UMass moves ahead on $200M project to replace 2 apartment complexes

  • North Village Apartments in Amherst, which the University of Massachusetts Amherst owns and rents to students and their families. unknown—UMASS AMHERST

Staff Writer
Saturday, September 07, 2019

AMHERST — The University of Massachusetts is moving forward with a plan to have a private developer build new student housing at two sites, tearing down two existing apartment complexes in the process.

In an announcement Thursday, the university said it will seek proposals for a public-private partnership to build “modern, apartment-style housing” on Massachusetts Avenue for about 730 undergraduates and 165 graduate students.

The development, with an estimated cost of more than $200 million, would also replace around 170 graduate family housing units in North Amherst with new two-bedroom units.

The projects, which are expected to begin in 2020 and open in phases starting in the fall of 2022, would require the razing of Lincoln Apartments on Massachusetts Avenue and North Village Apartments off North Pleasant Street.

The university said that because of their age and condition, the apartments could not be renovated. Lincoln apartments will close on May 31 and North Village will close on June 30, according to university officials.

“Student residents affected by construction at each location have been provided extended notice so they can plan ahead for their future housing needs,” reads a university press release. “The university is also working toward securing alternative housing for graduate student families who will be displaced by construction.”

UMass spokesman Ed Blaguszewski said the university is working to secure “a number of apartments” for current North Village residents who will be displaced by the construction. However, he said those plans are still in their early stages, and that the university isn’t yet sure how many apartments it will be able to secure.

“A lot of these folks are couples — they’re married, have children. It’s more of a challenge in the marketplace for them,” Blaguszewski said. “We’ve tried to do some mindful planning here, recognizing it’s going to be a major project and a major impact on people’s lives.”

Blaguszewski added that those tenants will be allowed to convert their year leases to month-to-month leases if they want, allowing them to find housing on their own.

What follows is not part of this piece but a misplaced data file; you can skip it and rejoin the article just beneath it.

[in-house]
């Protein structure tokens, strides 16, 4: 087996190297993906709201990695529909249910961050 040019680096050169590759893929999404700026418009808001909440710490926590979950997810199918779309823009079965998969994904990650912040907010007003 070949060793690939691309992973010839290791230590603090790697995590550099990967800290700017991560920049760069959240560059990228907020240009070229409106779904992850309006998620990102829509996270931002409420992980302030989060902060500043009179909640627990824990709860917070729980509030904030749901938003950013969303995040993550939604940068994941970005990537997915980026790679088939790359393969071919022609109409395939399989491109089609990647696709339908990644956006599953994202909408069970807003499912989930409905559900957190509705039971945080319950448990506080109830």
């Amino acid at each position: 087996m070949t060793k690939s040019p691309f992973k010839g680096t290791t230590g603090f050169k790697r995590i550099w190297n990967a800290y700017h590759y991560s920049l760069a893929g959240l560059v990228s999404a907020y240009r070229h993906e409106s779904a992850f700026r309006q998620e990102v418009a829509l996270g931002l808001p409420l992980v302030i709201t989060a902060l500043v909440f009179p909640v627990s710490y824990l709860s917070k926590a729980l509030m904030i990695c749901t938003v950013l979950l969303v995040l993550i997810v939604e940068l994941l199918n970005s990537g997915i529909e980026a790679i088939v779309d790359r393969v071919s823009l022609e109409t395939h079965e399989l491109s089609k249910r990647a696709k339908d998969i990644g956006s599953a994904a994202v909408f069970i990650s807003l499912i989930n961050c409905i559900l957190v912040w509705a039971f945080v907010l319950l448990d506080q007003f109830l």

As for Lincoln Apartments residents, Blaguszewski said they are on a traditional residence hall contract for one year. The university’s Residence Life and Off Campus Student Life offices will be holding events for those residents to help them plan for the next year. They will also be given the ability to cancel ther residence hall contracts this year without incurring any cancellation fee.

“We’re giving people an academic year so that they’re aware and they can plan … and we really want to engage with them and help find them housing,” Blaguszewski said. The university has an online search tool for off-campus housing, he added. “We’ll be providing guidance on how to use that, talking about the market and what we know and where they may go.”

As for what the university’s deal with a developer will look like — who will control the housing and how much is charged for rent, for example — that will depend on the proposals that come in from developers, Blaguszewski said.

“We need to see what the interest is and what structure makes sense,” he said. “I think the bottom line for us is we want to achieve a project ... that’s really high-quality housing, and provides a good experience for students and is accessible.”

In its press release, the university noted that the UMass Building Authority will issue a request for proposals in the coming weeks.

Dusty Christensen can be reached at dchristensen@gazettenet.com.